WASHINGTON — Outlining its plan to curb runaway pay for corporate chieftains, the Clinton Administration on Thursday proposed giving shareholders a role in setting executive compensation.
But many forms of pay would not be affected by the Administration's policy of denying tax deductions for amounts in excess of $1 million that corporations pay executives.
The Treasury Department estimated that the plan would raise about $600 million over five years, compared to the $1.3 billion over four years that President Clinton projected last year in his campaign book "Putting People First." Congressional tax analysts reached a different conclusion in February, estimating that any effect on revenue would be "negligible."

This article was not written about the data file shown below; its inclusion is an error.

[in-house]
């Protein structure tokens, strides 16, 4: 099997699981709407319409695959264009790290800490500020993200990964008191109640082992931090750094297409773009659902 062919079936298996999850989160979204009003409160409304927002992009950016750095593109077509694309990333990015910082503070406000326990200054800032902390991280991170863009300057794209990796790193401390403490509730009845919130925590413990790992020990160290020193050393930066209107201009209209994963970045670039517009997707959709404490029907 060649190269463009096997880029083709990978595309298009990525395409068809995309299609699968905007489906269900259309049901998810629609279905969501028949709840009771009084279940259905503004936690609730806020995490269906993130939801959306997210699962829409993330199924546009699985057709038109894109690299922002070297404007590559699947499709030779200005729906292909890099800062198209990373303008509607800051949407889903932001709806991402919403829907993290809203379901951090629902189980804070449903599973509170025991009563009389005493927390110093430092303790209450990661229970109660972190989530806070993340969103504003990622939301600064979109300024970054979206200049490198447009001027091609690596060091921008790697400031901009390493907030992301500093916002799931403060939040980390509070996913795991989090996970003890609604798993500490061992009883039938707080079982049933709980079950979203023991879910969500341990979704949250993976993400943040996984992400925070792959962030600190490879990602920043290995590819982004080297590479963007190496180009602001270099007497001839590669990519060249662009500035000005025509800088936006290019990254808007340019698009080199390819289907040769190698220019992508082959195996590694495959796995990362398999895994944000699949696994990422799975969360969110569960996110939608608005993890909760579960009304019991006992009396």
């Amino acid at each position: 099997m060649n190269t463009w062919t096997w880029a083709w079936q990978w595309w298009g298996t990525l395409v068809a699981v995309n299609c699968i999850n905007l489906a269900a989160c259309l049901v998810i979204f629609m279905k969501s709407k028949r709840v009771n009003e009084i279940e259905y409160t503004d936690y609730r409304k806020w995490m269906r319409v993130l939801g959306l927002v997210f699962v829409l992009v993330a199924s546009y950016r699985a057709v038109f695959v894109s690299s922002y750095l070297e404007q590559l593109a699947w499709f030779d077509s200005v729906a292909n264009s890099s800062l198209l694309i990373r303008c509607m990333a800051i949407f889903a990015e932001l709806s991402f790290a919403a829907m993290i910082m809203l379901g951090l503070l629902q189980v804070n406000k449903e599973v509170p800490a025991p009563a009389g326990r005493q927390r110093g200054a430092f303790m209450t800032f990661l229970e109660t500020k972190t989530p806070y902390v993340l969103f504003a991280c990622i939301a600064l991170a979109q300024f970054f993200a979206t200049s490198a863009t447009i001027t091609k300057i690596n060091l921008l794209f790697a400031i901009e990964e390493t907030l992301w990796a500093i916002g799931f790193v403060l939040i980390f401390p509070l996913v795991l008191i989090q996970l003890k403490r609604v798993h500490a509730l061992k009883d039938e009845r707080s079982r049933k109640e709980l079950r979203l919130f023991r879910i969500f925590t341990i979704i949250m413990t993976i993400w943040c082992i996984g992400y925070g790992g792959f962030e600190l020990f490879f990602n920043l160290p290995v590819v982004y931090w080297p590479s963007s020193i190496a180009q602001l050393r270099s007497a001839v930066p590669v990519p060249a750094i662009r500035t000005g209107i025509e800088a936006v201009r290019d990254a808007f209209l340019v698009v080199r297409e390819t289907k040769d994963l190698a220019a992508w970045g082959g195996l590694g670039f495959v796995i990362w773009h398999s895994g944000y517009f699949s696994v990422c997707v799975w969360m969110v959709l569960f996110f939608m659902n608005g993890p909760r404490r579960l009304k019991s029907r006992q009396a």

Under current law, corporations can deduct multimillion-dollar executive pay packages from their income taxes as a business expense. Riding a wave of public outrage about some fat executive pay checks and stock option grants, Clinton has argued that the government should stop subsidizing pay of more than $1 million.